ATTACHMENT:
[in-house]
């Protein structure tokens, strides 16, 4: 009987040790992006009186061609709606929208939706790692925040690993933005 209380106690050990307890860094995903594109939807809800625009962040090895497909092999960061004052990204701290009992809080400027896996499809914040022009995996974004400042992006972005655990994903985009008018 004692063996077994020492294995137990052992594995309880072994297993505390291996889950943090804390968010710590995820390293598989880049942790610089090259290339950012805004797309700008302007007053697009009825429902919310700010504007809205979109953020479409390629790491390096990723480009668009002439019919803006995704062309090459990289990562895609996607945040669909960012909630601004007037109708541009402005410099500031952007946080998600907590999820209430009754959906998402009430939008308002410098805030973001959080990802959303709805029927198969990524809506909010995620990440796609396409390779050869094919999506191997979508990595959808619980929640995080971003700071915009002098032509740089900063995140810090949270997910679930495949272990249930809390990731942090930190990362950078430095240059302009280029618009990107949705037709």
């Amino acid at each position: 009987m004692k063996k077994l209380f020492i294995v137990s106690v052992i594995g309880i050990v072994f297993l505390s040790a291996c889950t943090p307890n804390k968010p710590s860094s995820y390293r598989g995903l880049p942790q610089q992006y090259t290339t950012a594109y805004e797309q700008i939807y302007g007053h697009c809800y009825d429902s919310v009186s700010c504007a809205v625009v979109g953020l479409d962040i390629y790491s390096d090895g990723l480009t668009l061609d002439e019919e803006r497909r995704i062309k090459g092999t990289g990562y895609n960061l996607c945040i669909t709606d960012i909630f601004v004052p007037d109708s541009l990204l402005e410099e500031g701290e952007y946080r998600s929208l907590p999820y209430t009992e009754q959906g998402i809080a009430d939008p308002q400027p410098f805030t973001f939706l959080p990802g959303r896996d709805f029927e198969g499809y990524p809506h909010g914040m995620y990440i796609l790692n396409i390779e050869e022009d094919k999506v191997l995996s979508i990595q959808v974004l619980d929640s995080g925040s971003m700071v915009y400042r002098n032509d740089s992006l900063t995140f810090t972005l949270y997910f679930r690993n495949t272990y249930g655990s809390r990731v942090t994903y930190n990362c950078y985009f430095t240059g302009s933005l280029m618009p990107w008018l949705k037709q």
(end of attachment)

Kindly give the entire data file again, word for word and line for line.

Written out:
[in-house]
């Protein structure tokens, strides 16, 4: 009987040790992006009186061609709606929208939706790692925040690993933005 209380106690050990307890860094995903594109939807809800625009962040090895497909092999960061004052990204701290009992809080400027896996499809914040022009995996974004400042992006972005655990994903985009008018 004692063996077994020492294995137990052992594995309880072994297993505390291996889950943090804390968010710590995820390293598989880049942790610089090259290339950012805004797309700008302007007053697009009825429902919310700010504007809205979109953020479409390629790491390096990723480009668009002439019919803006995704062309090459990289990562895609996607945040669909960012909630601004007037109708541009402005410099500031952007946080998600907590999820209430009754959906998402009430939008308002410098805030973001959080990802959303709805029927198969990524809506909010995620990440796609396409390779050869094919999506191997979508990595959808619980929640995080971003700071915009002098032509740089900063995140810090949270997910679930495949272990249930809390990731942090930190990362950078430095240059302009280029618009990107949705037709």
């Amino acid at each position: 009987m004692k063996k077994l209380f020492i294995v137990s106690v052992i594995g309880i050990v072994f297993l505390s040790a291996c889950t943090p307890n804390k968010p710590s860094s995820y390293r598989g995903l880049p942790q610089q992006y090259t290339t950012a594109y805004e797309q700008i939807y302007g007053h697009c809800y009825d429902s919310v009186s700010c504007a809205v625009v979109g953020l479409d962040i390629y790491s390096d090895g990723l480009t668009l061609d002439e019919e803006r497909r995704i062309k090459g092999t990289g990562y895609n960061l996607c945040i669909t709606d960012i909630f601004v004052p007037d109708s541009l990204l402005e410099e500031g701290e952007y946080r998600s929208l907590p999820y209430t009992e009754q959906g998402i809080a009430d939008p308002q400027p410098f805030t973001f939706l959080p990802g959303r896996d709805f029927e198969g499809y990524p809506h909010g914040m995620y990440i796609l790692n396409i390779e050869e022009d094919k999506v191997l995996s979508i990595q959808v974004l619980d929640s995080g925040s971003m700071v915009y400042r002098n032509d740089s992006l900063t995140f810090t972005l949270y997910f679930r690993n495949t272990y249930g655990s809390r990731v942090t994903y930190n990362c950078y985009f430095t240059g302009s933005l280029m618009p990107w008018l949705k037709q």